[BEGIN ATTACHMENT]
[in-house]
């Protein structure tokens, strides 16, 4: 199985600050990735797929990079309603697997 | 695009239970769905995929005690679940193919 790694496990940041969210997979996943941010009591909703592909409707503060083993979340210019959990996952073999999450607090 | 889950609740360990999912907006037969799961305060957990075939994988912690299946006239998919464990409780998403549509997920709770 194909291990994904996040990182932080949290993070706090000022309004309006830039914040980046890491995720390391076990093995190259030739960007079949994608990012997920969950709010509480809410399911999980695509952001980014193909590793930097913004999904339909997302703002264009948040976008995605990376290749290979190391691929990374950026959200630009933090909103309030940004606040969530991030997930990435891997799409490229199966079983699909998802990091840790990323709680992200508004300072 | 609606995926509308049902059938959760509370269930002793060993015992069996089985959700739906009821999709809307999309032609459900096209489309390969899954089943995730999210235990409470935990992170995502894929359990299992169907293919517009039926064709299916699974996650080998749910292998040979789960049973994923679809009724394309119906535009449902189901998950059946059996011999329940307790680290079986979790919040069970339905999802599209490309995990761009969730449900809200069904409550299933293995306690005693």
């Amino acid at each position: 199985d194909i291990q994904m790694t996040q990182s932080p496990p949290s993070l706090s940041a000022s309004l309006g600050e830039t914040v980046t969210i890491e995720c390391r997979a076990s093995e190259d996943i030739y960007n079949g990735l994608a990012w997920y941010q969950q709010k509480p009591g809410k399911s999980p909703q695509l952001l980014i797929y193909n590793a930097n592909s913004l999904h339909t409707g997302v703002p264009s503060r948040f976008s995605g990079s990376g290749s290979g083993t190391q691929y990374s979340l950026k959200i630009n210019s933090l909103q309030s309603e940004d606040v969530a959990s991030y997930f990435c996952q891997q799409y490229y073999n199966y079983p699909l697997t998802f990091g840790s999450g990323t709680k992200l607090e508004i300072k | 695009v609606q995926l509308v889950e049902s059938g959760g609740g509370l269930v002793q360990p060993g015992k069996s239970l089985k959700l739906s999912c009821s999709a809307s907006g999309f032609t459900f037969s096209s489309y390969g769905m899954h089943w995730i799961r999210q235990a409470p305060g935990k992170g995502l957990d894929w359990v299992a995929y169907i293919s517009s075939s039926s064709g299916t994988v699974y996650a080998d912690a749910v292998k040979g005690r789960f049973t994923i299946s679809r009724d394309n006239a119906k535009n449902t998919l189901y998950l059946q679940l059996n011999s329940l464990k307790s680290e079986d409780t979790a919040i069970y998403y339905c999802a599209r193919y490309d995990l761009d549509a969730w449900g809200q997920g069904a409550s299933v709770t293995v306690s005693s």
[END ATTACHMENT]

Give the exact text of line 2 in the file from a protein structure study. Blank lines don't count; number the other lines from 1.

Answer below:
């Protein structure tokens, strides 16, 4: 199985600050990735797929990079309603697997 | 695009239970769905995929005690679940193919 790694496990940041969210997979996943941010009591909703592909409707503060083993979340210019959990996952073999999450607090 | 889950609740360990999912907006037969799961305060957990075939994988912690299946006239998919464990409780998403549509997920709770 194909291990994904996040990182932080949290993070706090000022309004309006830039914040980046890491995720390391076990093995190259030739960007079949994608990012997920969950709010509480809410399911999980695509952001980014193909590793930097913004999904339909997302703002264009948040976008995605990376290749290979190391691929990374950026959200630009933090909103309030940004606040969530991030997930990435891997799409490229199966079983699909998802990091840790990323709680992200508004300072 | 609606995926509308049902059938959760509370269930002793060993015992069996089985959700739906009821999709809307999309032609459900096209489309390969899954089943995730999210235990409470935990992170995502894929359990299992169907293919517009039926064709299916699974996650080998749910292998040979789960049973994923679809009724394309119906535009449902189901998950059946059996011999329940307790680290079986979790919040069970339905999802599209490309995990761009969730449900809200069904409550299933293995306690005693």